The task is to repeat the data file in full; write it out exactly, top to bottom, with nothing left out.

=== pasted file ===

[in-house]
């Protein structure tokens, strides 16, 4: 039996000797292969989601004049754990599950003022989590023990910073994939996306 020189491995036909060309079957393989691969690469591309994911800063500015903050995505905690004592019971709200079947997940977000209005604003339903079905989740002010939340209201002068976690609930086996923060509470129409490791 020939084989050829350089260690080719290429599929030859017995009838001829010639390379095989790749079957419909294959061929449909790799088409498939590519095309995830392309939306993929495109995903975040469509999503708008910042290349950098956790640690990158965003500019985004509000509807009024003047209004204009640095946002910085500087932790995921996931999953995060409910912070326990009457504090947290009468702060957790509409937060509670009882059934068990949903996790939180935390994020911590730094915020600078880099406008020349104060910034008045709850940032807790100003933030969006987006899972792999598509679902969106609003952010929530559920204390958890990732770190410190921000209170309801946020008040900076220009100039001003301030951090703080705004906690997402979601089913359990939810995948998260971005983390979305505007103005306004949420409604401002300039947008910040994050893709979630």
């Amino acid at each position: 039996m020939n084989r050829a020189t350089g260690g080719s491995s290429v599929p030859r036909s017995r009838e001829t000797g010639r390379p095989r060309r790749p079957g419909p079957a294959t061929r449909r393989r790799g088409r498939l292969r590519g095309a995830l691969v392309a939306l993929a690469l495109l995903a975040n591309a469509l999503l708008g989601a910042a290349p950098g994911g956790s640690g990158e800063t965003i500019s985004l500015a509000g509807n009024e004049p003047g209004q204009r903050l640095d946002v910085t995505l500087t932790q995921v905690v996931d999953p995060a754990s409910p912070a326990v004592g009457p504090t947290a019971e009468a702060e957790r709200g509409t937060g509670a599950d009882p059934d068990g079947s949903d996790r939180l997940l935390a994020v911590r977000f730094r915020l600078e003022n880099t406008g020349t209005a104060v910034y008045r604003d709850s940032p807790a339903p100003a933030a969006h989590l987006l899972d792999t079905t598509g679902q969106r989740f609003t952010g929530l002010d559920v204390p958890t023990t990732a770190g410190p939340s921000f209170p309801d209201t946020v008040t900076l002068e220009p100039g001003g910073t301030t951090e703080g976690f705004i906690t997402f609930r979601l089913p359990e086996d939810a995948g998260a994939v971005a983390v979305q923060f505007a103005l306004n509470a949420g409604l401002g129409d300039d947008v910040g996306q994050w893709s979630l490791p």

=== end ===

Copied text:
[in-house]
């Protein structure tokens, strides 16, 4: 039996000797292969989601004049754990599950003022989590023990910073994939996306 020189491995036909060309079957393989691969690469591309994911800063500015903050995505905690004592019971709200079947997940977000209005604003339903079905989740002010939340209201002068976690609930086996923060509470129409490791 020939084989050829350089260690080719290429599929030859017995009838001829010639390379095989790749079957419909294959061929449909790799088409498939590519095309995830392309939306993929495109995903975040469509999503708008910042290349950098956790640690990158965003500019985004509000509807009024003047209004204009640095946002910085500087932790995921996931999953995060409910912070326990009457504090947290009468702060957790509409937060509670009882059934068990949903996790939180935390994020911590730094915020600078880099406008020349104060910034008045709850940032807790100003933030969006987006899972792999598509679902969106609003952010929530559920204390958890990732770190410190921000209170309801946020008040900076220009100039001003301030951090703080705004906690997402979601089913359990939810995948998260971005983390979305505007103005306004949420409604401002300039947008910040994050893709979630």
């Amino acid at each position: 039996m020939n084989r050829a020189t350089g260690g080719s491995s290429v599929p030859r036909s017995r009838e001829t000797g010639r390379p095989r060309r790749p079957g419909p079957a294959t061929r449909r393989r790799g088409r498939l292969r590519g095309a995830l691969v392309a939306l993929a690469l495109l995903a975040n591309a469509l999503l708008g989601a910042a290349p950098g994911g956790s640690g990158e800063t965003i500019s985004l500015a509000g509807n009024e004049p003047g209004q204009r903050l640095d946002v910085t995505l500087t932790q995921v905690v996931d999953p995060a754990s409910p912070a326990v004592g009457p504090t947290a019971e009468a702060e957790r709200g509409t937060g509670a599950d009882p059934d068990g079947s949903d996790r939180l997940l935390a994020v911590r977000f730094r915020l600078e003022n880099t406008g020349t209005a104060v910034y008045r604003d709850s940032p807790a339903p100003a933030a969006h989590l987006l899972d792999t079905t598509g679902q969106r989740f609003t952010g929530l002010d559920v204390p958890t023990t990732a770190g410190p939340s921000f209170p309801d209201t946020v008040t900076l002068e220009p100039g001003g910073t301030t951090e703080g976690f705004i906690t997402f609930r979601l089913p359990e086996d939810a995948g998260a994939v971005a983390v979305q923060f505007a103005l306004n509470a949420g409604l401002g129409d300039d947008v910040g996306q994050w893709s979630l490791p």